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Culture and your Art
Old 23rd July 2016
  #1
Culture and your Art

Now a question I don't think anyone else is going to ask but I've spent a lot of time thinking about for myself: As a fellow American making electronic music with similar niche interests, how do you carry on and view your work in relation to the cultural environment at large, given that the American public at large couldn't care less about Electronic music, the center of Electronic music is and has long been in Europe (and arguably the UK), and the only people that make it big here are of the incredibly cheesy and corporate variety? Have you not been tempted to flee the country? Also: Atlanta seems like this x 10, from what I know of it..please comment or refute.

-Nick
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Old 28th July 2016
  #2
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RichardDevine's Avatar
Hi Nick, thank you for the message here. This is an interesting question in that I find closer ties to the UK experimental electronic music scene then any other scene in the world. I had been influenced early on by the works of Aphex Twin, Black Dog, B12, and Autechre. I was 16 years at the time, and bought the Disjecta ‎– Clean Pit & Lid
record, that had this amazing artwork. The music was dark abstract and minimal. I had not heard music like this before, and wanted to find more. At the time in Atlanta, this type of music wasn't popular actually I found the record in a reject bin at the local record shop I use to go to. I would discover many other Warp releases there, as most of the Atlanta DJ's were only interested in playing the current dance floor hits. I was more interested in learning about these other artists, and this different style of music that wasn't meant for the dance floor.

Another big turning point is when I heard the work of Aphex Twin. I bought a Meat Beat Manifesto MindStream Remixes EP, that had a AFX remix on it. I was completely blown away by this, and knew at this point I wanted to look into making my own electronic music. I had no idea that almost 10 years later that warp records would release my first album. I knew that I wouldn't ever be incredibly big, or make a lot of money doing this kind of music. I choose to make this because it was the most inspiring music I had heard, and something about it spoke to me. I have been tempted a few times to move to Berlin, or Australia but have found Atlanta to have its own sort of charm.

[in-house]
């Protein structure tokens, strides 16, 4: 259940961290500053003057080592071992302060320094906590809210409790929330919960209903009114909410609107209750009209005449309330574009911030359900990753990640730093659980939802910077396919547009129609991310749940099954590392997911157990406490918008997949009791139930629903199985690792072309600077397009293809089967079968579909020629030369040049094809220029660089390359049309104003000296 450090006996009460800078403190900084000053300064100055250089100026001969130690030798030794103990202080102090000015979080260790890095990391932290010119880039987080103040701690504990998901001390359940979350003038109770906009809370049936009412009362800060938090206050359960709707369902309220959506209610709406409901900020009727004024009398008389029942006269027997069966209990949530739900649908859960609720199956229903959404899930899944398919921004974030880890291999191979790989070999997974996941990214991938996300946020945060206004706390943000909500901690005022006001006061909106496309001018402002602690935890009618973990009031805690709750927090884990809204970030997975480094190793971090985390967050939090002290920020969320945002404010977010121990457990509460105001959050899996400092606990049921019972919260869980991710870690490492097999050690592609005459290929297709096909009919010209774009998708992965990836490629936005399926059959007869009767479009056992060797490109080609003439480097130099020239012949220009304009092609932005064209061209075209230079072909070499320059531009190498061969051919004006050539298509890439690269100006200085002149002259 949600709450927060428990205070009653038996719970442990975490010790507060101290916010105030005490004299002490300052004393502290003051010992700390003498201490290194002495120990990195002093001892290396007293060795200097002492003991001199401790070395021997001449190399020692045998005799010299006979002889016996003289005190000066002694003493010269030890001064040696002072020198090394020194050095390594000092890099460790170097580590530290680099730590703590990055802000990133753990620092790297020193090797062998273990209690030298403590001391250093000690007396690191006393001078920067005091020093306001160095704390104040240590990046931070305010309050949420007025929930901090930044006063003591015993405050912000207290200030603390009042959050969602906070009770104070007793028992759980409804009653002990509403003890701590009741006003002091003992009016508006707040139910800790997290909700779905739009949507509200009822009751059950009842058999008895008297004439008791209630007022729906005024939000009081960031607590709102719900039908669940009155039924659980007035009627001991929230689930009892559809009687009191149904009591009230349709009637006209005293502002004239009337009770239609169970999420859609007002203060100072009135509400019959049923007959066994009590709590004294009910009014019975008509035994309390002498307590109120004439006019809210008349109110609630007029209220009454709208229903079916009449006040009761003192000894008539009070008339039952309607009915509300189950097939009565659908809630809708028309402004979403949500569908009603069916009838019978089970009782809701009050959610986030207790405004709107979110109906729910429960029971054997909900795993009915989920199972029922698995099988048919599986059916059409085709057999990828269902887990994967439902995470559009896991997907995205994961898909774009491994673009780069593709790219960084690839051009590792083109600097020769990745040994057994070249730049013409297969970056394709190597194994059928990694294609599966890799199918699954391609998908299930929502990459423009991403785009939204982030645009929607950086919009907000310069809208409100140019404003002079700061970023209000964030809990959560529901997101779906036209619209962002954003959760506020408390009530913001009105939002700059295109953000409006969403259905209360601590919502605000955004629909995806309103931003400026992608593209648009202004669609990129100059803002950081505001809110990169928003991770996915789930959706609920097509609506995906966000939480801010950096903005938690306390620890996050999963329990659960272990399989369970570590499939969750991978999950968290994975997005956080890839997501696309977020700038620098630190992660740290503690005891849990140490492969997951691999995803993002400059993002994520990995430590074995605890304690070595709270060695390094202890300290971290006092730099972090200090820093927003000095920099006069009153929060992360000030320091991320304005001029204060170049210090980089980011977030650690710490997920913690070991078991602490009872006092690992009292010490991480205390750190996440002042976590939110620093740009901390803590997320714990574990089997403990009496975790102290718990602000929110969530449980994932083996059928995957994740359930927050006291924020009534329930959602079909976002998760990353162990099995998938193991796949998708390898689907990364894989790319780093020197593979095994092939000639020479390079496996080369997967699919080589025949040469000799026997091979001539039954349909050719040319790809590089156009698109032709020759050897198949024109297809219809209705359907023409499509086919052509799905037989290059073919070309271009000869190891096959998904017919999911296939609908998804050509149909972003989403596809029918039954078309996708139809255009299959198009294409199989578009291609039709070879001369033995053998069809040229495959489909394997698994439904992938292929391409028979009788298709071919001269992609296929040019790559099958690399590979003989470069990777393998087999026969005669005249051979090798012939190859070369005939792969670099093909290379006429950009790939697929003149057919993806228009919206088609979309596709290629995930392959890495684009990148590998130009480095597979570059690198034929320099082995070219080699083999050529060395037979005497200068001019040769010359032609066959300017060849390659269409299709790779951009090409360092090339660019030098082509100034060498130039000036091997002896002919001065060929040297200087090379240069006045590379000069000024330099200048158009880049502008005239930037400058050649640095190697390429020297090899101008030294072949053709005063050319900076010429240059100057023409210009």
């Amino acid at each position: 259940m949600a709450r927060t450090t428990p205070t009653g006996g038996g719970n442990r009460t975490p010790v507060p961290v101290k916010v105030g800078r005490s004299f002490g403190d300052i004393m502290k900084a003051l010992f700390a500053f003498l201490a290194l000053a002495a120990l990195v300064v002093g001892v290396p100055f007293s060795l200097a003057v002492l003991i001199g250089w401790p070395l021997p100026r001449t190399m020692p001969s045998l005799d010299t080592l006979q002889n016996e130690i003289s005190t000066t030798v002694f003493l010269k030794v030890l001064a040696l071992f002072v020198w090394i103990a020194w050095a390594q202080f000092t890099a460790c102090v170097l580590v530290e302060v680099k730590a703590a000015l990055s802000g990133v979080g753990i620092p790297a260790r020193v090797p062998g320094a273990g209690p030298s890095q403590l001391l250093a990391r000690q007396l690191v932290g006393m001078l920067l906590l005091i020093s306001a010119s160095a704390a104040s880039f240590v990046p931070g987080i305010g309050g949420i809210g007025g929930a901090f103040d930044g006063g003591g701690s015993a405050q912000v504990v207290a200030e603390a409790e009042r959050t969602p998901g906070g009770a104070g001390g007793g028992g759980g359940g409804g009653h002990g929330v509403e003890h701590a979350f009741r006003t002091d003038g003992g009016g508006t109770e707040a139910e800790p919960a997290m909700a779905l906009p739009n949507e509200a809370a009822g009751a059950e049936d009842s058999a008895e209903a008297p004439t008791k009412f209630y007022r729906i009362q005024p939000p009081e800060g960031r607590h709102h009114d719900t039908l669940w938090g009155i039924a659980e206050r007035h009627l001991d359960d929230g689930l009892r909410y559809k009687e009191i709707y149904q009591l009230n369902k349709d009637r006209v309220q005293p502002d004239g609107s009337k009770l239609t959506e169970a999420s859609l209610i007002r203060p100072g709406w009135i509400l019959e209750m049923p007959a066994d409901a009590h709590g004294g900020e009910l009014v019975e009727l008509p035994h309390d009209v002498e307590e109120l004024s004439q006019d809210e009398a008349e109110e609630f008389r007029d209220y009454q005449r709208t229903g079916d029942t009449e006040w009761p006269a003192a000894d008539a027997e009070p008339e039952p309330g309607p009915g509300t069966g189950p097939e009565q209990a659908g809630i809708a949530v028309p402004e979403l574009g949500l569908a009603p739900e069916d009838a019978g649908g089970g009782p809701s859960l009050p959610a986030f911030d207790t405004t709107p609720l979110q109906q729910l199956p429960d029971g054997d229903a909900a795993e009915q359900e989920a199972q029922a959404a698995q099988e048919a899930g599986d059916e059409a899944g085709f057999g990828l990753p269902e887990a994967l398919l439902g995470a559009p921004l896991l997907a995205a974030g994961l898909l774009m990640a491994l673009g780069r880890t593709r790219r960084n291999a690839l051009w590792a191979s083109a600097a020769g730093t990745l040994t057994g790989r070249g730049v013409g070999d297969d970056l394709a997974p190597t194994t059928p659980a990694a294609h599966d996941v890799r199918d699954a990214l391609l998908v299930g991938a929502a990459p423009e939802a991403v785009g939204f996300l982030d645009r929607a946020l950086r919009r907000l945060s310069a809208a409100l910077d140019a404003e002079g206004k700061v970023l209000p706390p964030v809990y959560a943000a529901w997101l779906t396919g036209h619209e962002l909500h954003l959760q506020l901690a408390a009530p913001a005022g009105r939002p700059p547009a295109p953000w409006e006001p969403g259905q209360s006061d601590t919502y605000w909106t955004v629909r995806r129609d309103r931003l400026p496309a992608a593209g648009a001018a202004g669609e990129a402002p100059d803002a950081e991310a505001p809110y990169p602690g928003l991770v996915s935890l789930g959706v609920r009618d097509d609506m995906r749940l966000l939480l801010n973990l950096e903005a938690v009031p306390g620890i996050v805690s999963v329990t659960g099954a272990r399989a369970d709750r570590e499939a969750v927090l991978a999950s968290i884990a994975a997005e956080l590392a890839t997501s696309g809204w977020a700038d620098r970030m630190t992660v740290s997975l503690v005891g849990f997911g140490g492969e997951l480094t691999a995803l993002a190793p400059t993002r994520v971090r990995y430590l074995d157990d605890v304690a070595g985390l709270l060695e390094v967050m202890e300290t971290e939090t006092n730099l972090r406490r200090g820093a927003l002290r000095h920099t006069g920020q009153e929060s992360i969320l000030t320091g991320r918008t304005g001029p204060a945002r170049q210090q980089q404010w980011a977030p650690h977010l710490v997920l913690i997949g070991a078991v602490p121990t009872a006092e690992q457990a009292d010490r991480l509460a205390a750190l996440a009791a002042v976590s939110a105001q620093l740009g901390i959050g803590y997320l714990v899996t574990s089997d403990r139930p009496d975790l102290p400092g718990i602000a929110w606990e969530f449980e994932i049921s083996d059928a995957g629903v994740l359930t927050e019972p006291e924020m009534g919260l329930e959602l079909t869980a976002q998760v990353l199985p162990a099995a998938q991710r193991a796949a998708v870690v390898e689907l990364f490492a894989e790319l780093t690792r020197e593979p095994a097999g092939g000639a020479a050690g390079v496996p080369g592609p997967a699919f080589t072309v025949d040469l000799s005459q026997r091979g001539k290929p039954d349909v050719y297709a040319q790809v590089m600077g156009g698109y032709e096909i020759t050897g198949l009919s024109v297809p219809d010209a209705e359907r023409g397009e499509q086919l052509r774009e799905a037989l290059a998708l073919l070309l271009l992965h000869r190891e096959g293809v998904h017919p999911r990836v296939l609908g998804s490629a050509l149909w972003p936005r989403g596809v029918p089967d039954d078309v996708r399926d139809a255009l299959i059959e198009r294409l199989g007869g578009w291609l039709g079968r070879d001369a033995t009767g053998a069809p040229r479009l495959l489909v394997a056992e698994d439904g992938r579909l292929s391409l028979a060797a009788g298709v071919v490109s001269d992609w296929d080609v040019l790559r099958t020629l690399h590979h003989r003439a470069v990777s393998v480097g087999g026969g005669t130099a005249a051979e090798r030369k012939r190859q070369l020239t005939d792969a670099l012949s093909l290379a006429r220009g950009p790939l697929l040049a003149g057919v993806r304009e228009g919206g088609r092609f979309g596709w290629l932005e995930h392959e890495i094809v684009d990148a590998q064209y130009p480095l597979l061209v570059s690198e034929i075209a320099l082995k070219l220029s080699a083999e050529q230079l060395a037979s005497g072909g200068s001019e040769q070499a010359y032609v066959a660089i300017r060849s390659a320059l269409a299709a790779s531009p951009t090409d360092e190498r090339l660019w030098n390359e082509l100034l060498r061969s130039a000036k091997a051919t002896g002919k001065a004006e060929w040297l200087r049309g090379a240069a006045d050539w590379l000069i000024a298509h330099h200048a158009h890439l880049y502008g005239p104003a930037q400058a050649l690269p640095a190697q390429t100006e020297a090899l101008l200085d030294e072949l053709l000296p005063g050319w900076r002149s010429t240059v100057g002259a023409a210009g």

As for how I view my work in relation to the cultural environment at large. I would say that I have just carried on doing what I have done since the beginning. I have seen lots of genres/scenes come and go over the years. You could say that the scene I was involved with had its heyday in the late 90’s with IDM music. Only a handful of those artists are still making music today. I honestly have no idea how I have kept going on for this long. I guess I have just never given up on it, and told myself that I would always be making music no matter what. :-)
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Old 28th July 2016
  #3
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Originally Posted by RichardDevine View Post
Hi Nick, thank you for the message here. This is an interesting question in that .......................snip.......................handful of those artists are still making music today. I honestly have no idea how I have kept going on for this long. I guess I have just never given up on it, and told myself that I would always be making music no matter what. :-)
Thank you for your reply. We have similar influences (to mine I would add an equal dose of jazz and flamenco, which I'm aiming to unify with electronic elements in my music), and thoughts, and I would agree with you about the heydey of IDM in the late 90s, although perhaps there is something of a mini-renaissance what with the Eurorack explosion and all the Aphex releases of late..you know way more than me, have way more gear and experience, but my aspirations and goals are the same!
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